In the world of spinal cord injuries, paraplegics are lucky ones when it comes to gaming – other than the Wii Fit and the sadly inaccessible Kinect (what was Microsoft thinking?), they got it good. But for those with no finger dexterity or no arm movement, creative solutions and cutting-edge gaming technology have come to the rescue for successful accessible gaming.
Crystal, a C6-7 quad, is a huge gamer. She loves the Wii and old-school arcade games and didn’t buy anything too spendy to help. Instead, she uses a hair-tie to keep the Wiimote in her hand (I do this too!) and uses the tilt on her chair (she tilts in way back) to keep her balance – so she can hold both the Wiimote and Nunchuck. Smart and creative accessible gaming!
She’s a fan of Tiger Woods ‘08 because it doesn’t require too many buttons to be pressed simultaneously to play (the later Tiger Woods games for the Wii are not quad friendly). She also plays Pac-Man and other arcade games using a joystick, which she puts between her legs, and then ties her legs together with a scarf to keep the joystick in place. Watch her 14 min video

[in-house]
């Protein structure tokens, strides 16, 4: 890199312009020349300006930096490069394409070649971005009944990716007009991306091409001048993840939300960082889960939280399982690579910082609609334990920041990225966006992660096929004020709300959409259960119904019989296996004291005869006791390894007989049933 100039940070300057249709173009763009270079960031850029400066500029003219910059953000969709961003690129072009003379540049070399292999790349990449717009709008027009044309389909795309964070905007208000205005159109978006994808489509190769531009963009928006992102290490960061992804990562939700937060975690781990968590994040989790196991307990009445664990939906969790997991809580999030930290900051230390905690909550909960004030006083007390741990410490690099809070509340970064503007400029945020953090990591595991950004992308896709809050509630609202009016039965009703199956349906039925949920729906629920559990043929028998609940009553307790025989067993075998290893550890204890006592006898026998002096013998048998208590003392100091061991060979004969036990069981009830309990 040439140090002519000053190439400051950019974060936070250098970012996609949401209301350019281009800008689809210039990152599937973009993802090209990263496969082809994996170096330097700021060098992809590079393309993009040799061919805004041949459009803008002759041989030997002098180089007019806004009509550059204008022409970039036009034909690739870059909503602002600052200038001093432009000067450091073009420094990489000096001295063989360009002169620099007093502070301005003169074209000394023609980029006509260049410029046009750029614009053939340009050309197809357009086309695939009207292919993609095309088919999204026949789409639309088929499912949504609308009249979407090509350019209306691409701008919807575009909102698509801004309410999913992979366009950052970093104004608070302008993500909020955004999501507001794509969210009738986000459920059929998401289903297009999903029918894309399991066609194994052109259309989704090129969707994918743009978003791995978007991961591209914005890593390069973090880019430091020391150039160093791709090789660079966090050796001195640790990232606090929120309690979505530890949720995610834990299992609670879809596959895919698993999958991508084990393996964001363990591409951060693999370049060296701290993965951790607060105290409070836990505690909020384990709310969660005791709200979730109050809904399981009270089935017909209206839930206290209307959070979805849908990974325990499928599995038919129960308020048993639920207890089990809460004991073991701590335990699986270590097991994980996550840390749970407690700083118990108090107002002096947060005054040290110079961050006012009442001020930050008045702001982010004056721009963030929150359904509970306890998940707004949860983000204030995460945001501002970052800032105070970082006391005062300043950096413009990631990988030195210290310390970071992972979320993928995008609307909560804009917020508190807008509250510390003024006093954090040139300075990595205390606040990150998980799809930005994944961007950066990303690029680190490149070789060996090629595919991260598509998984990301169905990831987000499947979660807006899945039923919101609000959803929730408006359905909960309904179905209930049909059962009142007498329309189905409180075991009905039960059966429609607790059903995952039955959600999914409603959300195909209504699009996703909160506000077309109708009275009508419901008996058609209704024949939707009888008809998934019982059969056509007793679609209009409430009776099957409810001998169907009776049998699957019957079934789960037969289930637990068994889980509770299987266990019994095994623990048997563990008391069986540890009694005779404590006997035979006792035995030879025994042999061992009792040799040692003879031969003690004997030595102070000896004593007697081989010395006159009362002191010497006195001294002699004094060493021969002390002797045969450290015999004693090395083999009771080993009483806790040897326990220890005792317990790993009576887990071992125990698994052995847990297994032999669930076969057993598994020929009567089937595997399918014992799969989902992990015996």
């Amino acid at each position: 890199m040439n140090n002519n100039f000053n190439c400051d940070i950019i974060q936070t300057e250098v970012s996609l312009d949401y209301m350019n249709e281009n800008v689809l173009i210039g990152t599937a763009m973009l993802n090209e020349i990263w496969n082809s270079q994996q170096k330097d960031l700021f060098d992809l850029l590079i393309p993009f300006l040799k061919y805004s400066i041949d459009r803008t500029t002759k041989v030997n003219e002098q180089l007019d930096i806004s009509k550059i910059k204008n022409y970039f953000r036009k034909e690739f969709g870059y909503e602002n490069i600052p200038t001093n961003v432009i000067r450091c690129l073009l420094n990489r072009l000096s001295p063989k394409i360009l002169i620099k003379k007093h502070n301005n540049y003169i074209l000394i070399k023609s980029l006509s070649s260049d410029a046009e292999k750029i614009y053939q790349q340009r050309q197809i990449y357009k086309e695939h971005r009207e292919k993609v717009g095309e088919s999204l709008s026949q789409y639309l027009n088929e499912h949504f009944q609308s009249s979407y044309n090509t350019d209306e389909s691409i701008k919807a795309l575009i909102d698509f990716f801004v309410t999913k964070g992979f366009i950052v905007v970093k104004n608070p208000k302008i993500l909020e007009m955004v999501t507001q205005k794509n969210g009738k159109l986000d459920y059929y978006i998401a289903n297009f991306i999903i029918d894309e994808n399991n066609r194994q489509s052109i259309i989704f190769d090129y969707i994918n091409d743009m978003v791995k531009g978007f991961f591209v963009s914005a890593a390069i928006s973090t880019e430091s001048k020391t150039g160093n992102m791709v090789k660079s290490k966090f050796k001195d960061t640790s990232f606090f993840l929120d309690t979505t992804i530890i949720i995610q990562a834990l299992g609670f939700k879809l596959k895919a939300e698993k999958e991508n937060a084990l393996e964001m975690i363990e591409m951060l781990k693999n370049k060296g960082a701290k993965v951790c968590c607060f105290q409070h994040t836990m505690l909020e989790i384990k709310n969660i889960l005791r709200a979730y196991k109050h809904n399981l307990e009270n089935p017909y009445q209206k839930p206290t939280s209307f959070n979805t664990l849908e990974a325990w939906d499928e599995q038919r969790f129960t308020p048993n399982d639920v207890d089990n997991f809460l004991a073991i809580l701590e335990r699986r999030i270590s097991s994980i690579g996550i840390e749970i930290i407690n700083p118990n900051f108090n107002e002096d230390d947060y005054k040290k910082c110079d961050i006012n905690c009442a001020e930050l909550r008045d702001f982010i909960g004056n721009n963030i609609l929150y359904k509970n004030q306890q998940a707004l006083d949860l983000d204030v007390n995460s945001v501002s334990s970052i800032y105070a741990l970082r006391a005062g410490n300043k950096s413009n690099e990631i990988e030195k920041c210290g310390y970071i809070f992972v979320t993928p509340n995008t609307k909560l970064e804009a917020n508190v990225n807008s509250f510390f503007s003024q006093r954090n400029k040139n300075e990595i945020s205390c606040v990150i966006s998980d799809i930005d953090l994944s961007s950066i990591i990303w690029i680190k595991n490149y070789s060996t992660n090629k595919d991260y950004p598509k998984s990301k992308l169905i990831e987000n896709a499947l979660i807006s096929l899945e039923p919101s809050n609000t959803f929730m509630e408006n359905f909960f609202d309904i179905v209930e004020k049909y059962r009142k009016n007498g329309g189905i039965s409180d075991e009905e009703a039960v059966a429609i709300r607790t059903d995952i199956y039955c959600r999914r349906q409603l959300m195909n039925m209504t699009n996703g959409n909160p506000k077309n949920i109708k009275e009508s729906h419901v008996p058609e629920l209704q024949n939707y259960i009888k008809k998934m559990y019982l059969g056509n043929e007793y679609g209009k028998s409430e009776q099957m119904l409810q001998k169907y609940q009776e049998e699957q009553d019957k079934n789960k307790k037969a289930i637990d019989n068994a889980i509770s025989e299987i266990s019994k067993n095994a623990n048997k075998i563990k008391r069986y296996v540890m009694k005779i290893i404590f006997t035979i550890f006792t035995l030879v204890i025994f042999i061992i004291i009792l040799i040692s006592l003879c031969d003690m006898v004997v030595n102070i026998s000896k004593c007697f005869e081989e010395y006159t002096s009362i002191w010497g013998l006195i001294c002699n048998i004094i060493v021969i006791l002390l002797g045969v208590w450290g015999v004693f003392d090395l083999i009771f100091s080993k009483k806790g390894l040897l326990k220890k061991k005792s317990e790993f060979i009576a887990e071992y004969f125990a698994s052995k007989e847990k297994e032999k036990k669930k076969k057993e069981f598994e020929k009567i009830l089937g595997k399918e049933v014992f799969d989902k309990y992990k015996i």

The second video shows a high-quad from the UK playing a soccer game and Half Life 2 on a GimpGear’s Versatility Accessible Game Controller, a mouth-controller made for accessible gaming. Watch as he’s able to control all aspects of the game using the tiny joysticks with his mouth and chin. Amazing to watch. Check it out
And our third video comes from one of the biggest quadriplegic gamers on the planet, Chuck Bittner, a C5-6 quad from New Hampshire known as the “face gamer.” Chuck plays with his mouth by bringing the controllers up to his face. He also runs the web site called AskaCapper.com, where he has dozens of videos showing how he plays, with great commentary (love his voice!). Watch one of his best videos
He started a petition a couple of years ago too, in an unprecedented push to get the gaming industry to support accessible gaming and make it easier to change the button controls on each game (so they’re easier to play; many games are still impossible to play). Watch his video asking for people to sign the petition. He’s also a comedian, and has become a sort of icon in the gaming community. Wired even did a feature on him, calling him “one of the most prominent advocates in accessible gaming.”
And our last video will even help paras play better. The Wii Fit may have been intended for “walkies,” but not anymore. A crafty paraplegic from Vancouver, British Columbia has created an accessible Wii Fit board for his wheelchair (and he sells them too). Watch it in action here
Whether you like to game in the winter when there’s nothing better to do, or you’re a can’t-stop gamer all year round, accessible gaming is not only possible, but is something each and everyone of us can make even better with our own ingenuity.
Which systems do you play on? Have any adaptation tips for accessible gaming?
Watch the videos!